ONLINE COMMUNITY

VISIT THE VERISYS HELP CENTER

At Verisys, we are always looking for better ways to make our customers successful. We are here for you as your trusted advisor with a focus on your unique definition of success. Keep us in the loop so we can be a valuable member of your team.

  • Open Support Tickets
  • View Open Tickets
  • Chat with a Client Advisor
  • View Knowledge-base Articles
VISIT TODAY

Let's Talk

Call 888-837-4797 or complete the form below.

Fields marked with an * are required

Is the Pharma Industry Paying Enough Attention to Their B2B Relationships?

February 25, 2020

Within pharmaceutical companies, compliance often dominates decision making – especially in this age of intense scrutiny and looming litigation.  During my 8+ years of pharma experience, it became obvious to me that there were certain functional areas within a company where compliance was more paramount than others.  Speaker Programs, Sales Force Training, Clinical Trials, and Sampling were all areas where compliance controls were particularly prioritized and monitored.

A commonality in all of those areas is that the compliance is focused on ‘individuals’ – i.e. making sure that a consultant, speaker, employee, healthcare provider, and/or principal investigator had proper credentials, licensure, registrations, training, etc.  What I observed during my tenure was that this same level of diligence was not being applied to ‘entity’ compliance.

All pharmaceutical companies have hundreds to thousands of business-to-business relationships.  If you consider all the vendors in procurement, all the creative agencies and market research firms working with marketing, all the wholesalers, pharmacies, and clinics within the distribution network – the numbers add up quickly.  I’ve often found that when you start to ask questions about what type of screening and monitoring is being applied to these businesses, there is not a lot of clarity.  Most pharma employees I speak with believe some type of verification and monitoring is occurring through the Procurement group, but most are not able to provide more details beyond that.

Often times Procurement groups are providing some kind of initial screening, usually for exclusions or debarments, which is important, but there are gaps in this approach.  Frequently, they do not look into ownership or other licensing or registration requirements associated with the entity.  More concerning, though, is the lack of ongoing monitoring after the initial screening has taken place.  Data is dynamic – if a company checks an entity at only a single point in time or only periodically throughout the course of the relationship – a large pharma company can expose themselves to the risks of noncompliance.

Beyond Procurement, entity screening within a pharma company becomes even more complicated.  One area rife with potential issues is Distribution.  Pharma products are distributed to literally thousands of locations, which include retail pharmacies, specialty pharmacies, long-term care pharmacies, clinics, hospitals, infusions centers, etc.  In most cases, the wholesaler coordinates the sale, availability, distribution, and warehousing of pharmaceutical products.  This complex business model involving multiple intermediaries is where B2B compliance can get very complex for the pharmaceutical industry.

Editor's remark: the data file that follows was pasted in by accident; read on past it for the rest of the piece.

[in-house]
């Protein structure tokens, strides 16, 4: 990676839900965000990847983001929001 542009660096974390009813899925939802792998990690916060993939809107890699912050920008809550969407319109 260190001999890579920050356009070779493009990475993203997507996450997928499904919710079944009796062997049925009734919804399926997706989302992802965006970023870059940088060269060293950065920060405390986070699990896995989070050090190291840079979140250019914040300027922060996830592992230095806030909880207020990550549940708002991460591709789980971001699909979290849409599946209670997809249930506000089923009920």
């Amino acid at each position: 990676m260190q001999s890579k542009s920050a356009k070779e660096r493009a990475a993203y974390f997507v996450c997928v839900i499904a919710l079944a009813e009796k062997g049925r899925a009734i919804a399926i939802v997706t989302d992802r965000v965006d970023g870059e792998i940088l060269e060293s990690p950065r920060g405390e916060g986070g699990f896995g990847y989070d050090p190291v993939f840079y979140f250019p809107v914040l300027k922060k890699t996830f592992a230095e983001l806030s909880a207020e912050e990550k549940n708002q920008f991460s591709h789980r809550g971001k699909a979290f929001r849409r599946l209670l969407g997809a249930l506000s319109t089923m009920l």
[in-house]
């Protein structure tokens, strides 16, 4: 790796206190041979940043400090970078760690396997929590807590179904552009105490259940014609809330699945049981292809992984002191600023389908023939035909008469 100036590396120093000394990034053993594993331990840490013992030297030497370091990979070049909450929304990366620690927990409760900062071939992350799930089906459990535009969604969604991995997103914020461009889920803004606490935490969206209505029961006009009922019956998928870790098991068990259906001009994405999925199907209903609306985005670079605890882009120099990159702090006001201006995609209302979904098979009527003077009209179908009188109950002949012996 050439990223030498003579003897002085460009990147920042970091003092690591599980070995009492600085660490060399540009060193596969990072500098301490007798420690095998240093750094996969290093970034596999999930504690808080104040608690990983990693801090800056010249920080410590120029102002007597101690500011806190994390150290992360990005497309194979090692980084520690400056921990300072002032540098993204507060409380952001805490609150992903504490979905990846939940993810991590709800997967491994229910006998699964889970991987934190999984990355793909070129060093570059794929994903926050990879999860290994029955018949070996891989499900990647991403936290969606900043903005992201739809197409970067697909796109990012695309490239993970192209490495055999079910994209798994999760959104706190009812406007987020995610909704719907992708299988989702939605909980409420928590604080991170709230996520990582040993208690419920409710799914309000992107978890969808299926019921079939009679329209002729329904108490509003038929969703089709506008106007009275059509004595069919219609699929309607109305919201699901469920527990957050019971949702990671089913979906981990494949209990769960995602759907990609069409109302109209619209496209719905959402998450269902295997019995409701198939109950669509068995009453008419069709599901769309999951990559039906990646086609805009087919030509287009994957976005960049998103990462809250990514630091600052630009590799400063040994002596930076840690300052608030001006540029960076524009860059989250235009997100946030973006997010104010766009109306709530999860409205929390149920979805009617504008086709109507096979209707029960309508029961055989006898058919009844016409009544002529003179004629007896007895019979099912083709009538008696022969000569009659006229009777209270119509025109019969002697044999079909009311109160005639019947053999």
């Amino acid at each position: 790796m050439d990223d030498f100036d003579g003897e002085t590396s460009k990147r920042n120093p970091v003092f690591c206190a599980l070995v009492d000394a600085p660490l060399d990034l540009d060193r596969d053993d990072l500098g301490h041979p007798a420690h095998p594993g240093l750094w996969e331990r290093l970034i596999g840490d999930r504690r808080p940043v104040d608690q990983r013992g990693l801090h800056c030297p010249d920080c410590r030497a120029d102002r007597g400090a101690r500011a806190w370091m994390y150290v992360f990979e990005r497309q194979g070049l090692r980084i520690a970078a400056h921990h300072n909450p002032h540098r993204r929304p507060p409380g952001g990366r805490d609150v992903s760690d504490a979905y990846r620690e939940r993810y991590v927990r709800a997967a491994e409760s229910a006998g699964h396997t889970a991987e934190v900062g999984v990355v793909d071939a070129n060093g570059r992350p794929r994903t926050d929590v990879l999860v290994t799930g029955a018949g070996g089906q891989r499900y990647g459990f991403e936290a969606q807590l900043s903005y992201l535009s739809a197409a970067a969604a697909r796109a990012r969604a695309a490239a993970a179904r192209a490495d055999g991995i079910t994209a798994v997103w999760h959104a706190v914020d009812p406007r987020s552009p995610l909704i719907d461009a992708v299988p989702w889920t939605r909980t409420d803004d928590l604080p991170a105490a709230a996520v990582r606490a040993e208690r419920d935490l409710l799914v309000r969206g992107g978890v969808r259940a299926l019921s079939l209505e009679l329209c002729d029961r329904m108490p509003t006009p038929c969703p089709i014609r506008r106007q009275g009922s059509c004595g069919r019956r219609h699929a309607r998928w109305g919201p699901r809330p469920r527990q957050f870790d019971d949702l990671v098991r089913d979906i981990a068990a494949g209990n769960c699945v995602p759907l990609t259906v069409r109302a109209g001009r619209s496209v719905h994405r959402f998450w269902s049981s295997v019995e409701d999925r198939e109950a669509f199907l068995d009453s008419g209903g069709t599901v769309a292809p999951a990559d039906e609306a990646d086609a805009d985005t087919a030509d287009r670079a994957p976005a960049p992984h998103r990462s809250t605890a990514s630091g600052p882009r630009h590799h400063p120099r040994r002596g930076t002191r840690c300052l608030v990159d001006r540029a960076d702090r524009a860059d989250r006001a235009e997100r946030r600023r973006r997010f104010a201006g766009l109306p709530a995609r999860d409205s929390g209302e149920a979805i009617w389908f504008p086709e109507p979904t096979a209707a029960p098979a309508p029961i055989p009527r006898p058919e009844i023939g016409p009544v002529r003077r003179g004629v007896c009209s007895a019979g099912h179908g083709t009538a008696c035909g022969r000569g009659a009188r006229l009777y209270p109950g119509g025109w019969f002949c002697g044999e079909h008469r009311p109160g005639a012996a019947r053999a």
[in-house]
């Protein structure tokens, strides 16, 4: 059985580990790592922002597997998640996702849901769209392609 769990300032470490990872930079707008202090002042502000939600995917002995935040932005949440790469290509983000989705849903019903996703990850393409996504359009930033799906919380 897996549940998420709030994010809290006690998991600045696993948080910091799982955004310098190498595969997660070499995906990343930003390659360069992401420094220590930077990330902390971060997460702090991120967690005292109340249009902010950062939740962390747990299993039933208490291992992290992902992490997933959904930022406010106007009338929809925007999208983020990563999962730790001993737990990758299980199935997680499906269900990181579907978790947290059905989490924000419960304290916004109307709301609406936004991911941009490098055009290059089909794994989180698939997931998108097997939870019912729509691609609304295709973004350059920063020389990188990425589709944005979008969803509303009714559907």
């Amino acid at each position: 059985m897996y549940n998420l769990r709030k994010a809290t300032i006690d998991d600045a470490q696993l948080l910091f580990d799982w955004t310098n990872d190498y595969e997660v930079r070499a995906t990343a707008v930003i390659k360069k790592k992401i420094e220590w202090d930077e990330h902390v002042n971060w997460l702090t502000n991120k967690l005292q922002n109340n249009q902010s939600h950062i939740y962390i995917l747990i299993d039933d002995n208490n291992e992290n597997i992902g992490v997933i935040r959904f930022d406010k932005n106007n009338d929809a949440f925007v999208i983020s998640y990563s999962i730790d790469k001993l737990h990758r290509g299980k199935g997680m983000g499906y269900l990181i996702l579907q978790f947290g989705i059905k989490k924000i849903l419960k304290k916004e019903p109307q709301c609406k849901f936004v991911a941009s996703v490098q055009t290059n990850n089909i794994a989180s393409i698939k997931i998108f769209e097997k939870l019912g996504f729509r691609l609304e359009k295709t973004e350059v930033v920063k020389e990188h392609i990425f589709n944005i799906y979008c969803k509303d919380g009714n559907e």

A baseline assumption of many pharma clients is that the wholesaler is maintaining strict compliance controls within their distribution network.  While it is often the case that wholesalers screen and monitor their business relationships, despite these controls, noncompliant individuals and entities remain in the system undetected, leaving pharma companies vulnerable to potential litigation.

One of many examples of this occurred just last year in Loudon, Virginia. The Lansdowne Pharmacy had been owned and operated by an unlicensed pharmacist, Nader Abedinzadeh, since 2013.  Thousands of prescriptions had been processed and products across all pharmaceuticals had been dispensed illegally.  Furthermore, this pharmacy was dispensing opioids at a suspicious rate, which drew the attention of the DEA, ultimately leading to the pharmacy’s shut down in 2019.  One can assume that this pharmacy was working with multiple distributors and wholesalers across the landscape, yet their compliance controls did not catch this ongoing criminal activity.  Read the full story here.

As of yet, no pharmaceutical companies have faced litigation regarding their involvement with the Lansdowne Pharmacy, but this is the type of situation where pharma could invite more OIG scrutiny.  Asking simple questions can create awareness around the need for better compliance processes. Questions such as:

  • Do you ultimately know where your product is being sold?
  • Who is dispensing it?
  • What controls do you have in place?
  • How do these controls prevent your products from ending up in illegal pharmacies?

Relying solely on a third party’s compliance controls can be a dangerous proposition especially when you have data tied to the end user.  This is why many pharma companies are starting to implement their own verification and monitoring tools around their entity populations to bolster compliance across their business model.  Such screening and monitoring services are easy to implement, cost effective, and go a long way to protecting the optical, reputational, and financial risks inherent with thousands of B2B interactions.  When it comes to compliance and the pharma industry, an ounce of prevention is worth a pound of cure.

Please join me on Wednesday, April 1, 2020 as I present a webinar that dives deeper into Entity Verification Trends and how they are changing the way Pharma protects their organizations: Click to Register

Joe Thompson Written by Joe Thompson
VP of Pharma & Pharmacy Solutions
Results Driven Problem Solver. Healthcare. Technology. Innovation.
Connect with Joe on LinkedIn